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Pakistan Says India Regularly Sharing Updates About The Floodwater Flow

India has been maintaining that it will not join the Pakistan-initiated proceedings at the Permanent Court of Arbitration as the dispute is being already examined by a neutral expert under the framework of the Indus Waters Treaty.

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Water level rises in Delhi after monsoon rainfall
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Pakistan on Thursday acknowledged that India was regularly sharing updates about the floodwater flow under the Indus Waters Treaty between the two nations. Foreign Office (FO) spokesperson Mumtaz Zahra Baloch was asked at the weekly briefing about options for Pakistan if India refused to accept the Court of Arbitration and its verdict on the Kishanganga and Ratle reservoirs issue.

She responded by saying that the Indus Waters Treaty was a gold standard of bilateral treaties on water and served both Pakistan and India well. India and Pakistan signed the treaty in 1960 after nine years of negotiations, with the World Bank being a signatory of the pact. The treaty sets out a mechanism for cooperation and information exchange between the two countries regarding the use of waters of a number of rivers.

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In 2015, Pakistan requested the appointment of a neutral expert to examine its technical objections to India’s Kishenganga and Ratle Hydro Electric Projects (HEPs). In 2016, Pakistan unilaterally retracted this request and proposed that a Court of Arbitration adjudicate its objections.

“Pakistan is fully committed to its full implementation. And, we hope that India will also remain committed to the Treaty,” she said. India last month said it cannot be compelled to participate in "illegal" proceedings at the Permanent Court of Arbitration over the Kishenganga and Ratle hydropower projects in Kashmir after the Hague-based tribunal ruled that it has the "competence" to consider the dispute between New Delhi and Islamabad on the matter.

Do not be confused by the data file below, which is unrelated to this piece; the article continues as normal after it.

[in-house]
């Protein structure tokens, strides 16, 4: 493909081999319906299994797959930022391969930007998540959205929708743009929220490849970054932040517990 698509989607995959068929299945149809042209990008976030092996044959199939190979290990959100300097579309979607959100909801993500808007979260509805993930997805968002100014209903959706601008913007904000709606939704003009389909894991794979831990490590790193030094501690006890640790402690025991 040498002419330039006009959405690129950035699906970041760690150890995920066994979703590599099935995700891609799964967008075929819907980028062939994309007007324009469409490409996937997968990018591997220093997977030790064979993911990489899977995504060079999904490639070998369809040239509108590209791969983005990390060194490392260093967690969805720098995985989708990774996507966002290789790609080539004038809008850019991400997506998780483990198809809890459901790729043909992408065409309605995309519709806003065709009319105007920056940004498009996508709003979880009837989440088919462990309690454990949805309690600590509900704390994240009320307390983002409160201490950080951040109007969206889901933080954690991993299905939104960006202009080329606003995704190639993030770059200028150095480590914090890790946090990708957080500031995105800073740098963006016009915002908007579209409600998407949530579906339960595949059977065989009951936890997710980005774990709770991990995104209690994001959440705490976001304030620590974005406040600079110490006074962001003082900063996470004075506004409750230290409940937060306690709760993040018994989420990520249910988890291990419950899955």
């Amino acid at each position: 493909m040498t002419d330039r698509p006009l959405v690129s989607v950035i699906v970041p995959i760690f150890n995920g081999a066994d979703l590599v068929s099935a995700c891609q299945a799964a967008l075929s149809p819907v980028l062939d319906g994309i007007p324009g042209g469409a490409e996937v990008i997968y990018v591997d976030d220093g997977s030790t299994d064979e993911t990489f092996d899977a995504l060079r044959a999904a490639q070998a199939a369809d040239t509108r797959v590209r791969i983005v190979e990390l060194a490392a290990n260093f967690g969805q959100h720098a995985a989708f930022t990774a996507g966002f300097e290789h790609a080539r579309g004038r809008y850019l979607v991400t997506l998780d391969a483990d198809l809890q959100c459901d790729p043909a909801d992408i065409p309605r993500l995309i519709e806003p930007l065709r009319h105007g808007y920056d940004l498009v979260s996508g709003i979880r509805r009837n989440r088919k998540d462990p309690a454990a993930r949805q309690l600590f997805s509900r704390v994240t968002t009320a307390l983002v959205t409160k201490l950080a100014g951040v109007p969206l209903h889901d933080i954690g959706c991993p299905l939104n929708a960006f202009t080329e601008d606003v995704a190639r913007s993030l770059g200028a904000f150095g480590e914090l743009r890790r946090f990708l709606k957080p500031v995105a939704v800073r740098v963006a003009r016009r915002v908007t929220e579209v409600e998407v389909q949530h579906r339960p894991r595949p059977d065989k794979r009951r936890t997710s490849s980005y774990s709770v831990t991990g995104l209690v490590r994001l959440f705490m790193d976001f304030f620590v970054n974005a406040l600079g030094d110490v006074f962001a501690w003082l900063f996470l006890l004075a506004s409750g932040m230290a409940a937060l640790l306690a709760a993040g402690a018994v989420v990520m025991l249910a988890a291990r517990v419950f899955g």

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India has been maintaining that it will not join the Pakistan-initiated proceedings at the Permanent Court of Arbitration as the dispute is being already examined by a neutral expert under the framework of the Indus Waters Treaty.

"India cannot be compelled to recognise or participate in illegal and parallel proceedings not envisaged by the treaty," External Affairs Ministry spokesperson Arindam Bagchi said in New Delhi.

FO Spokesperson Baloch also said that following the recent extraordinary rainfalls in India and increased water flows into Pakistan, especially in the Sutlej River, “India has been sharing regular updates and reports on water discharge towards Pakistan, since the 9th of July as expected under the Indus Waters Treaty.”

To a question, she said Pakistan was following the developments pertaining to the visit of the Indian Prime Minister to France but refused to comment on possible defence deals between the two nations.

When asked about the Pakistan cricket team going to India, she said that the Prime Minister has established a committee to discuss the circumstances of the participation of the Pakistani cricket team in the World Cup. “The committee will deliberate this question and once we have an outcome we will make an announcement,” she said.

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